She was not particularly comfortable, but she very much wanted the trip to get under way. She could not help but notice how many armed, uniformed men were riding the train . . . particularly for a civilian operation, as had been so vigorously claimed. Mrs. Butterfield spied Mercy watching the enlisted lads and said in a surprisingly hearty voice, “It’s a relief to have them aboard, isn’t it?”

“A relief? I suppose, yes,” she said without committing herself to anything.

“We’ll be going through Indian country, after all,” she added.

Mercy said, “I guess that’s true,” even though she didn’t have the foggiest idea where Indian country began or ended, except a nebulous sense that it was someplace west.

“I rather like seeing them, the blue boys, with their guns. Makes me feel safer,” she said with the certainty of someone who’d heard about the threat, but was fairly certain she’d never meet it in person. It reminded Mercy of Dennis and Larsen from the crash in Tennessee. “And so many of them so young, and unmarried.” She turned a keen, squinty eye to her niece, who was reading a newspaper.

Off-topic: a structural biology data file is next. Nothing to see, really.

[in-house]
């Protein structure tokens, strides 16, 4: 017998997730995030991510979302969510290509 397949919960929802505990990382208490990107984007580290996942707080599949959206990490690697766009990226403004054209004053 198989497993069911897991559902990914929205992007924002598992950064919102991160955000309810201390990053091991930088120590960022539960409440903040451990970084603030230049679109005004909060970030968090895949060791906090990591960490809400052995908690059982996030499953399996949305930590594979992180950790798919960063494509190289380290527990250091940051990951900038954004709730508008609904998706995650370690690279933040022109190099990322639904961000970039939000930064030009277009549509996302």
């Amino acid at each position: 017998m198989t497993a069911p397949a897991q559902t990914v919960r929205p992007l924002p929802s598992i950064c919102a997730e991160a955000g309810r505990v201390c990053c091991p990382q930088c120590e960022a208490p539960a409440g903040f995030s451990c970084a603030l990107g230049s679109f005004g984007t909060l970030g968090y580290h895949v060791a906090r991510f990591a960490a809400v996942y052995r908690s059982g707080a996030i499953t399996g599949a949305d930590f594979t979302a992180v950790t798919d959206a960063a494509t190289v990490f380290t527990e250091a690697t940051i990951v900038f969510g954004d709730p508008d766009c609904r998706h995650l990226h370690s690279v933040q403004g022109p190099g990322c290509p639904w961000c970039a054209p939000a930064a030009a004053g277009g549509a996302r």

Miss Clay did not look up. She said, “No doubt, Aunt Norene.”

“And what of you, dear?” she returned her attention to Mercy, who was not wearing her gloves and therefore had her wedding band on display. “Where’s your husband?”

“He died,” she said, doing her best to moderate an accent that would’ve given her away anywhere, even underwater. But their chitchat had progressed this far without any commentary upon it, so she hoped for the best.

“In the war?” Mrs. Butterfield asked.

Mercy nodded. “In the war.”

The old woman shook her head and said, “Sometimes I wonder that we’ve got any men left at all, after all this time fighting. I despair for my niece.”

Her despaired-​for niece turned the newspaper page and said, “I suppose someone must.” But she added no further objection or encouragement.

Mercy hadn’t known and hadn’t asked, when the two women joined her, where they might have come from or where their sensibilities might lie; but within the hour she learned that they were from Ohio, and they were headed west to investigate some property left by the late Mr. Butterfield, who’d bequeathed them a mine. However, the details were fuzzy, and his death must’ve been quite some time ago for Mrs. Butterfield to traipse about in powder blue. Miss Clay had once been engaged to a highly placed and upstanding Union major, but alas, he’d been killed on the field less than a month before their wedding day.

All this information came from Mrs. Butterfield, with Miss Clay declining to annotate the chatter. Indeed, she seemed more predisposed to break into her assortment of papers and novels, even though the journey had not yet started.

Source: www_Novel22_Net